LEADING UP to Chanukah, 2014, former Hasbro toy and game company employee Neal Hoffman conducted a successful Kickstarter online crowdfunding campaign to get out his new product, Mensch on a Bench. The Cincinnati resident was readying for an even bigger stage: national TV.
Hoffman’s toy-and-book set based on the story of the character Moshe the Mensch sold more than 50,000 units, generating close to $1 million in revenue.
The product a Jewish take on the famed Elf on a Shelf Christmas toy has distribution in Target, Michaels, Bed Bath & Beyond, Toys R Us, Barnes & Noble and Hallmark.
That kind of success can only mean one thing: an appearance on the ABC networks popular Shark Tank program, in which entrepreneur contestants seek funding for their ventures from high-profile investors.
The Shark Tank segment aired Dec. 12, 2014.
”I remember smiling ear to ear walking down the hallway and thinking to myself, I did it,” Hoffman says regarding his entrance into the Shark Tank set.
Hoffman has common ground with one of the sharks, investor Mark Cuban, in that both are Jewish — something Hoffman thought might give him an inside track to scoring a deal with Cuban, the owner of the NBA Dallas Mavericks. Cuban not only passed on the opportunity but also teased the product. Undeterred, Hoffman solicited the interest of three other sharks.
After being offered $150,000 for a 30% stake in his company by sharks Lori Greiner and Robert Herjavec a tandem that outbid Barbara Corcoran, who despite not securing a deal offered advice on the design of Hoffmans product, Hoffman went from part-time dreamer to full-time Mensch on a Bench employee.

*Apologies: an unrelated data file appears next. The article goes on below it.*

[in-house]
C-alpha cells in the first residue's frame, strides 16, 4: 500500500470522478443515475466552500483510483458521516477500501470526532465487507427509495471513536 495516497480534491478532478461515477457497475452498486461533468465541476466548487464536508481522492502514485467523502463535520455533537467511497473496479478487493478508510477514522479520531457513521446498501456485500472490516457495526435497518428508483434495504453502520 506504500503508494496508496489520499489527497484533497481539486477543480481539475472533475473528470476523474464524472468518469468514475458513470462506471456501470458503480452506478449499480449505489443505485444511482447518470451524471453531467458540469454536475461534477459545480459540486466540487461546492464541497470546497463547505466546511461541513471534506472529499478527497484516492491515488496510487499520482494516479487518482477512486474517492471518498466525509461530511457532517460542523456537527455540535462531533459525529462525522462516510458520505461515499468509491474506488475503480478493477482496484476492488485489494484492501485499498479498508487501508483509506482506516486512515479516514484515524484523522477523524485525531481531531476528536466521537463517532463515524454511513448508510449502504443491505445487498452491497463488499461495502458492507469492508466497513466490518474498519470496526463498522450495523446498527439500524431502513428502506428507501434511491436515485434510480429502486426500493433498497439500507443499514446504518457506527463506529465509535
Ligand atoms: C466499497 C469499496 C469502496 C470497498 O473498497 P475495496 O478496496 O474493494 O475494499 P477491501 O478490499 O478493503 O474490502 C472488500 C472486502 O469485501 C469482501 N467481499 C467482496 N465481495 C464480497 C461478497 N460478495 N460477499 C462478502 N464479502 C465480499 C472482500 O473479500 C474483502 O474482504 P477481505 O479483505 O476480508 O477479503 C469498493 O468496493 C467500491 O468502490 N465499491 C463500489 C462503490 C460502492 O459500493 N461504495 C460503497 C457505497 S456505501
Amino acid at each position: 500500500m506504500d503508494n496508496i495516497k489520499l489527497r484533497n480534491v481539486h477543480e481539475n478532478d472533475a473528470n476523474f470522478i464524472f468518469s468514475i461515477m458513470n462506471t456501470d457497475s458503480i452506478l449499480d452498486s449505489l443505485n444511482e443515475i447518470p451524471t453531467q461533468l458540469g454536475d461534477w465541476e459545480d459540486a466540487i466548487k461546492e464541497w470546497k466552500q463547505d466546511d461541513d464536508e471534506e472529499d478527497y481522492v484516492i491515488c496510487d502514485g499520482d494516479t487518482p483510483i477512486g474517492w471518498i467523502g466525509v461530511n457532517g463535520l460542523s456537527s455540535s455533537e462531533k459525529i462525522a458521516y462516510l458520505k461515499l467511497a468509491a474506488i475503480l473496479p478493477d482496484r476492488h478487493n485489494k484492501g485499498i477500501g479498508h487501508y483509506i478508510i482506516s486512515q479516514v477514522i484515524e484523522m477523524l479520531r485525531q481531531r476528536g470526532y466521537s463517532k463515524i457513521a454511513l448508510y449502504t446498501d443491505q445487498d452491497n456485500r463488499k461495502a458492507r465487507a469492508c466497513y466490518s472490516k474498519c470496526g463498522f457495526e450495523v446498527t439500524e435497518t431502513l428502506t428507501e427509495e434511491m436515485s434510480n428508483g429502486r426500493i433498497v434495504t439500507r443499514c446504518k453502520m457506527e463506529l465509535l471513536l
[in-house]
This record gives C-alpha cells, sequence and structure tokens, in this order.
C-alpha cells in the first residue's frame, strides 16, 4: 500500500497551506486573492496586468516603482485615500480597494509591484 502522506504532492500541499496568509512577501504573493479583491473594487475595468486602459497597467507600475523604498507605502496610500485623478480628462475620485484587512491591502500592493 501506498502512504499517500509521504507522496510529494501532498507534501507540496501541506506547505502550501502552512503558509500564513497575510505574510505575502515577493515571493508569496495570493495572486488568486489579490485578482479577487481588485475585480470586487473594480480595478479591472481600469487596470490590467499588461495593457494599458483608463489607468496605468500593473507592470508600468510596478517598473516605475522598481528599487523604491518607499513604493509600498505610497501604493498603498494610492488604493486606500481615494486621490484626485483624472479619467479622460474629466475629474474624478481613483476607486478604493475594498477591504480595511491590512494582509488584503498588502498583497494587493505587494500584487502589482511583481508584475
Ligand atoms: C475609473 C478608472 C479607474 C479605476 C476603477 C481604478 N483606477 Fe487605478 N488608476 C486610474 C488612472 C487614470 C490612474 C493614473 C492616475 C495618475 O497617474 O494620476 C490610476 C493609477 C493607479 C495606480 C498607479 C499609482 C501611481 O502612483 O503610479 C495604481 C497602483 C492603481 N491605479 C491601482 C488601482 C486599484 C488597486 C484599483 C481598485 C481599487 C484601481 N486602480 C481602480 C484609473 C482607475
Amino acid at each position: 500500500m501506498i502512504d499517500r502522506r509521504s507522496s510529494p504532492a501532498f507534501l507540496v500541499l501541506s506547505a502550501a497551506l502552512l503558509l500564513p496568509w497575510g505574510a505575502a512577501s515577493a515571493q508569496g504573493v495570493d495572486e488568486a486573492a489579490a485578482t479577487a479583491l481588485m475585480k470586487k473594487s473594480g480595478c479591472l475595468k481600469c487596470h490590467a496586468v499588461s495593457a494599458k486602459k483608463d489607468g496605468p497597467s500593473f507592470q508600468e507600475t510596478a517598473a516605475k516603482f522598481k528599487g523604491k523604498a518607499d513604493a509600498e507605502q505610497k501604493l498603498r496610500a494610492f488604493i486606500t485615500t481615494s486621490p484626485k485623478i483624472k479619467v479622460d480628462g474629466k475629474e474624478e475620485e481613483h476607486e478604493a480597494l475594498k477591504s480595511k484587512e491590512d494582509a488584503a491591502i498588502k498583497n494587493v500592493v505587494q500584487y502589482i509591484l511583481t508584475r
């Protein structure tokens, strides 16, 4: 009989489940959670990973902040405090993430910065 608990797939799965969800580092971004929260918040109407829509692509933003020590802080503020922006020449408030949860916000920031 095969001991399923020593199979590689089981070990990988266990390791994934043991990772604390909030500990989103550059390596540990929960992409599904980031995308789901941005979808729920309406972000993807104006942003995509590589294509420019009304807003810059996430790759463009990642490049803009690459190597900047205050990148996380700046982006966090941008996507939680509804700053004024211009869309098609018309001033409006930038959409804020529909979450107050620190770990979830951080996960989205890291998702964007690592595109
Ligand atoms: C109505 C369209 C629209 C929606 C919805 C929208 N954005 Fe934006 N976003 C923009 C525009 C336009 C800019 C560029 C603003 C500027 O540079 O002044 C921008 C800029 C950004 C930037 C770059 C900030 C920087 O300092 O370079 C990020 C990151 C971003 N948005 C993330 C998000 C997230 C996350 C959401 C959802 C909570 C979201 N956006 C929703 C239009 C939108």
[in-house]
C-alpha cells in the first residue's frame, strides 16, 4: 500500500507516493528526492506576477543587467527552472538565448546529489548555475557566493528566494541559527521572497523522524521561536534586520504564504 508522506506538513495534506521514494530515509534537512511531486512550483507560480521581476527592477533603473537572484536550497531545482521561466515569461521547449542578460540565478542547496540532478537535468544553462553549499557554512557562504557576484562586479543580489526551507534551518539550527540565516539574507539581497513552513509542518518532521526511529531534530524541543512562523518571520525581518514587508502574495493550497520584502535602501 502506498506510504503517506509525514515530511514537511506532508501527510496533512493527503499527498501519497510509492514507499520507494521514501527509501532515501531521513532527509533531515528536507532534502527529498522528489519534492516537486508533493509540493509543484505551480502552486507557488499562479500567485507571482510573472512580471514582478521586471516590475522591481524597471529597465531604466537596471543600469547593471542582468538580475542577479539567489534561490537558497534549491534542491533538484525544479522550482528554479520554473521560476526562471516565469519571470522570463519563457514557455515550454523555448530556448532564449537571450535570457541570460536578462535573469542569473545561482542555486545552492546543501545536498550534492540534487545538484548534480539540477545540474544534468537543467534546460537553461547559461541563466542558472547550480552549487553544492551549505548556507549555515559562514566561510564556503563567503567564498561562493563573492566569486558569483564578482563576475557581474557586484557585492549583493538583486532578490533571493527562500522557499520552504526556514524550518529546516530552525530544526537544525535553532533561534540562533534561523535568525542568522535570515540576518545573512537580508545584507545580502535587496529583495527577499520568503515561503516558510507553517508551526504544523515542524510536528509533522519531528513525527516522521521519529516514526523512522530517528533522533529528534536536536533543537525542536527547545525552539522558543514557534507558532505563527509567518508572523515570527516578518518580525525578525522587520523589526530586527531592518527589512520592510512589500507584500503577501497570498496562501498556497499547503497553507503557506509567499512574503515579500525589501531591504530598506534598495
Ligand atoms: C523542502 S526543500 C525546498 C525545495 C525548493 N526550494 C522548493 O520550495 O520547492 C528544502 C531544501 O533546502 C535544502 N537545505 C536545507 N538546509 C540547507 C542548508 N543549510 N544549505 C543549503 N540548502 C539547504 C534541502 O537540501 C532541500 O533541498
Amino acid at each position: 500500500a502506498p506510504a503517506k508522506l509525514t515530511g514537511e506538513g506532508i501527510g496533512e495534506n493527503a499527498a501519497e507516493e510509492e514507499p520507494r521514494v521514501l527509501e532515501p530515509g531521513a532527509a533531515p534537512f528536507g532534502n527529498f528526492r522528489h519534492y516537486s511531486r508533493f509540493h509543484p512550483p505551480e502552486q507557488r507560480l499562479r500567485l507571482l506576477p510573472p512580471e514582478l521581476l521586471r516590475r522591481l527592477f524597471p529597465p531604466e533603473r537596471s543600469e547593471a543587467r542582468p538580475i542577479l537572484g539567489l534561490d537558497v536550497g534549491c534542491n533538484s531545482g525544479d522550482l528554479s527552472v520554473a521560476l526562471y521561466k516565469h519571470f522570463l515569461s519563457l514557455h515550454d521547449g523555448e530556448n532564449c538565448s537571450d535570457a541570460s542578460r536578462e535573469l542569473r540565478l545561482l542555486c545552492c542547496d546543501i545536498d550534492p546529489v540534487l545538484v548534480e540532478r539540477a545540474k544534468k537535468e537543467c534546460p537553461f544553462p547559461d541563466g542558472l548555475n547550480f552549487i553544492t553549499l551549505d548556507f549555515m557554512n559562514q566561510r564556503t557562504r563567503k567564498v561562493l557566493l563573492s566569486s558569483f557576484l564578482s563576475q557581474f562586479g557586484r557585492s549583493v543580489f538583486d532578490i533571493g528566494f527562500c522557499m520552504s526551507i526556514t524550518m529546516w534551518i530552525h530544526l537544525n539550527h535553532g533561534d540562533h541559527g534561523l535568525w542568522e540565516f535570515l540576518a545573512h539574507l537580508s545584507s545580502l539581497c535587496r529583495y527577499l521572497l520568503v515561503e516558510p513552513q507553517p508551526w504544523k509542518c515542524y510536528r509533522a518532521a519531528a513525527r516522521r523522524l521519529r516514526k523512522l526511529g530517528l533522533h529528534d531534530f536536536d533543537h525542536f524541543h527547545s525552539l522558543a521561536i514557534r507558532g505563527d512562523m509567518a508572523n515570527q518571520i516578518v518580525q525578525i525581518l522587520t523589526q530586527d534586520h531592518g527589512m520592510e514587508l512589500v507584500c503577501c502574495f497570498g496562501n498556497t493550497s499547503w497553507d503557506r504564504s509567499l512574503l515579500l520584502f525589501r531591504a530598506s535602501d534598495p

”I am a huge fan of the show. I still cannot believe that it happened,” Hoffman says.
THE IDEA for Mensch on a Bench came while he was walking through the store with my son and he asked for an Elf on a Shelf. Hoffman was concerned that his children would not have a religiously relevant holiday toy like the elf enjoyed by their Christian friends.
”I really wanted something to reinforce Judaism,” he says.
Though the Mensch started as a laughing reply to his son Jacob’s request, Hoffman soon began to think of possibilities for making Moshe come to life.
”First came the name [Moshe the Mensch], which I fell in love with,” Hoffman says.
After writing the story of Moshe, Hoffman first read the tale to Jacob. Once securing his son’s approval, he began designing the prototype of Moshe.
”Originally I was not sure if this was something just for the Hoffman house,” admits the entrepreneur, ”or if it was something I wanted to launch mainstream.”
As more people began to hear and embrace Moshe’s story, Hoffman was emboldened and began to reach out.
“We funded the original project via Kickstarter to test out the idea,” he says, noting that many of the donations came in Jewishly appropriate denominations of $18.
”My mom loved the idea and my wife loved the idea, but I needed someone to love the idea who did not love me. Kickstarter allowed us to raise the funds to make the first thousand Mensches, illustrate and produce the book, and not dip too deep into the kids’ college funds.”
EACH MENSCH on a Bench set includes a full-color hardcover book that tells the story of Moshe, a do-gooder who demonstrates the way to keep Chanukah and the rest of the year bright through good deeds. Each set also includes Moshe, a stuffed toy, and a bench on which he can sit while he watches over the family that owns him.
The first Mensches did not arrive at Hoffmans house until one week before Chanukah, 2014. ”We stayed up all night packing them up and shipping them out to make sure everyone got them on time,” he says, citing what he believes is a modern-day Chanukah miracle.
Hoffman appeared on The Today Show and The View — and the products first batch sold out in 10 days.
”We knew within a week of launching that we had a hit on our hands,” Hoffman says. ”From there, we showed it to retailers and they all said they wanted the Mensch.”
Not surprisingly, the products status has been further elevated by the Shark Tank appearance. Since the episodes airing, Hoffman says that our awareness levels have gone through the roof.
”We have gone from an unknown to a household name in 24 months, which is every toymaker’s dream,” he says.
”We are trying to expand from a toy into a brand in 2015.”